absence that had made her so certain of
absence. For he always worked at home on the biography on Thursdays. Indeed Annabelle’s husband, associate professor Steven Küen, was a man of regular, even strict, habits and could be relied upon to be where he was expected to be. Perhaps he was even a little old-fashioned and inflexible in this regard. She had always thought of him as a man of principle and been ready to defend him against the occasional charge of dullness. He was eight years older than she and would turn fifty this year. The Big One, he had called the upcoming birthday. And when he had confessed to her his fear of growing old she had playfully reminded him that Cervantes was sixty before he published his great novel,
Don Quixote
. ‘Cervantes would have been a faint footnote in history,’ she told him, ‘instead of being celebrated as one of the founders of the Modern Era of European culture, if he hadn’t persisted well beyond his fiftieth birthday.’ She had teased Steven about his fear of growing old, feeling herself to be secure behind her eight-year advantage over him.

She set her briefcase on the floor and reached for the envelope. On the front, inscribed in his careful hand, the word
. Their word for each other. Dearest; Most Dear; Beloved, the association of phrases slipping through her mind and arriving at,
Beloved, we are gathered here
. . . But was that for weddings or funerals? She could not remember. It was a long time since she had attended either of these ceremonies . . . She and Steven had never addressed each other by their names. Not even in the beginning. It would have sounded ridiculous if he had ever called her Annabelle or she him Steven. She turned the envelope over. He had sealed it . . . She thought, The seventh seal:
And when he opened the seventh seal there was
. . . She put on her glasses and opened the envelope. She unfolded the single sheet of closely handwritten paper and stood reading. When she had finished reading, she refolded the sheet and put it back in the envelope and replaced the envelope on the hallstand. As if this was where it was to belong. She took off her glasses and put them in the inside pocket of her jacket.

She could see herself in the mirror. She looked tired, a little worn. A middle-aged woman. Her make-up had faded during the day and she had not taken the trouble to reapply it before getting in the car and driving home. The skin of her cheeks was fiery. Her lips thin and pale, already the faint pencillings of convergent wrinkle lines. Her short hair was in need of fresh colouring, the grey showing near her scalp. She had believed herself to be cherished by him, safe from reproach within the privacy of their life; loved, cared for, at liberty with him to display her faults, her weaknesses, the shameful blemishes . . . He had discarded her.

She knew that the calm that possessed her was shock, and that she was not really present in her body. She felt soiled, as if by some indiscreet action of her own, as if she had not taken proper care of herself. She was shamed and humiliated. Steven had done this to her. He had cast her aside. She
discarded, as something that is unclean and impure and is no longer worthy of respect. It was not his disgrace but hers, she knew that. He would be admired, even envied, for his conquest. He would not need her again to defend him against the charge of dullness.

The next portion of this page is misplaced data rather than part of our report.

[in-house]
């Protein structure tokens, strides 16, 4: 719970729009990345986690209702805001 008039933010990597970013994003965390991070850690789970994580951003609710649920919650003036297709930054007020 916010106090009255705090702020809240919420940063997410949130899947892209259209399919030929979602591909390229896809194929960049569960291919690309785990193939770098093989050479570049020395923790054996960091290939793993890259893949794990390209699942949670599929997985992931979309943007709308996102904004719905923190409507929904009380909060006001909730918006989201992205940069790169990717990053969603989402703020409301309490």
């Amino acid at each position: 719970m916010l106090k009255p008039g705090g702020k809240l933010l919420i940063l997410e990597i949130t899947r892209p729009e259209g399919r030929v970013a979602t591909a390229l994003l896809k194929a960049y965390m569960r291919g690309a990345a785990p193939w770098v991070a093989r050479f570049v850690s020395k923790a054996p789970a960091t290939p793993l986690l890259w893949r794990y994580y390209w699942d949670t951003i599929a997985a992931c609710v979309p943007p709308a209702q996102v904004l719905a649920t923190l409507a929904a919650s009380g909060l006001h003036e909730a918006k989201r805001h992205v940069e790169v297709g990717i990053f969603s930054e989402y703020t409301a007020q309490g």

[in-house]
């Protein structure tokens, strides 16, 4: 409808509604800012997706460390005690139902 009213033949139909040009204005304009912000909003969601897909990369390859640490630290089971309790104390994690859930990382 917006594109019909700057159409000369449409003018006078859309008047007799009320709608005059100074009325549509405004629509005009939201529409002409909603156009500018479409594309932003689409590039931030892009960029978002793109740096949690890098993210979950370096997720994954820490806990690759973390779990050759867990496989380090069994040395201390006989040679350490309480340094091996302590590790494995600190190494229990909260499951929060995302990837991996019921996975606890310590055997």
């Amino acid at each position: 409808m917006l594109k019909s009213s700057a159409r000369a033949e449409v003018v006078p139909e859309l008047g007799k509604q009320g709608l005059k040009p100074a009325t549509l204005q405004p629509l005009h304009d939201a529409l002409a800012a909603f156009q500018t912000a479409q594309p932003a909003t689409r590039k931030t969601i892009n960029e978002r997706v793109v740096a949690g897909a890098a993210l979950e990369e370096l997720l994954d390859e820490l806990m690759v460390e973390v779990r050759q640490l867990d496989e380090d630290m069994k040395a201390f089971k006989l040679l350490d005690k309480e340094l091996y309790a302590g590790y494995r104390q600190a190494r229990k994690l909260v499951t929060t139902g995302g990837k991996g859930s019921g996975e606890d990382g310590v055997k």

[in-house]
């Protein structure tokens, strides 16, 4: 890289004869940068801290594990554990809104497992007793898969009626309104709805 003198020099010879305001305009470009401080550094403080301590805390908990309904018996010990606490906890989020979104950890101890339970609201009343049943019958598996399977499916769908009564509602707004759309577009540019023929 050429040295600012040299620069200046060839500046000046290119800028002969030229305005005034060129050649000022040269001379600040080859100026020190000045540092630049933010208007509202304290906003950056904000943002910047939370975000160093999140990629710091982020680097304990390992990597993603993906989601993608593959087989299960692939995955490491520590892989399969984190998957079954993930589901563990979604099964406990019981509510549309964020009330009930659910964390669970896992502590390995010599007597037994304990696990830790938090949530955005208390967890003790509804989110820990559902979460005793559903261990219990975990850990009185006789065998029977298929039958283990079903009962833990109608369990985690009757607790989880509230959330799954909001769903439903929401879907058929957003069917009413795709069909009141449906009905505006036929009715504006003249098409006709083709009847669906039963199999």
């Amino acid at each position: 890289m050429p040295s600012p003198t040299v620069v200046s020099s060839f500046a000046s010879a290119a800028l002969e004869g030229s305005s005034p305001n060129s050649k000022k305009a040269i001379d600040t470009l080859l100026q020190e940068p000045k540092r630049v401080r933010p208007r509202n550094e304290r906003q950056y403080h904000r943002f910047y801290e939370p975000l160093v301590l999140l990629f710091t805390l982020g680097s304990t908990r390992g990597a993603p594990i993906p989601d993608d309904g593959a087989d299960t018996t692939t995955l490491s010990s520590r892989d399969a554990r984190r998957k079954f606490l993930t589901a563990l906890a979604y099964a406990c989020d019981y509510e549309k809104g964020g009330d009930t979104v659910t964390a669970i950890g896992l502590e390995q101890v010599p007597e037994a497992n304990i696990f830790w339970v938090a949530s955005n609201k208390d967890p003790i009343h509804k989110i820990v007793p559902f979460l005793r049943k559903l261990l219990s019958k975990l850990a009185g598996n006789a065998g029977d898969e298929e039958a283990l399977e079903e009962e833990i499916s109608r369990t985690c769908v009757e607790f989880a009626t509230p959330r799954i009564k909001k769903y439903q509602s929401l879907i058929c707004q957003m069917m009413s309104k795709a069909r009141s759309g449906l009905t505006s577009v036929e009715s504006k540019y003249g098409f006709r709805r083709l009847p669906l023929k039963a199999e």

She turned from the mirrorglass and stepped along the hallway. Slowly she mounted the stairs, her hand to the banister, and entered his study, the
sanctum sanctorum
of his ambitions. The smell of his presence. The anxiety of his fraught endeavour. She switched on the light. Everything was in place. He had not taken his books or his PC. The growing pile of the manuscript of the biography rested on the tower of the PC, the chapters marked with pink iridescent post-it notes, the grey wedge of antique marble he had picked up in the Foro Romano weighting it—she could see him now bending to souvenir the piece of marble, slipping it illicitly into his sidepocket. She stood beside his chair looking back at the room from the desk. His Hasselblad was not in its usual spot on the filing cabinet. Apart from the unusual absence from his study on a Thursday evening of associate professor Steven Küen himself, the absence of the expensive camera she had given him for his fortieth birthday was the only other sign that anything was amiss. Was he taking photographs of the girl? Posing her naked in a cunning halflight to capture on his black and white prints the exquisite grain of her perfect skin? All the words they used in their striving to describe it to themselves, honeyed, golden, gilded, café au lait, skin like a young fawn. The endless phrases struggling to
the experience. The old man mounting the young woman while he thinks of his own death. Annabelle felt a movement of nausea in her stomach . . . She had never opened the drawers of her husband’s desk. They had not spied upon each other. There had never been a cause for mistrust between them. She leaned now and opened the small top drawer, where he leaned his right elbow, the fingers of his hand lightly controlling the mouse. There was a curled copy of a glossy magazine in the drawer and nothing else. The magazine was titled
. As if it were a quaintly archaic exclamation of disapproval. A picture of a girl on the cover wearing brief panties and bra. The girl was looking over her shoulder, thrusting her glossy buttocks—her honeyed, her golden, her café au lait buttocks— towards the camera, her red lips parted, her startlingly violet eyes wide, her blonde hair soft against her back. The girl could not have been more than eighteen or nineteen years of age. Despite her pose, she looked to Annabelle to be guileless and innocent. Her beautiful body unreal in its perfection. Did her mother know what her daughter’s job was?

BOOK: Journey to the Stone Country
13.33Mb size Format: txt, pdf, ePub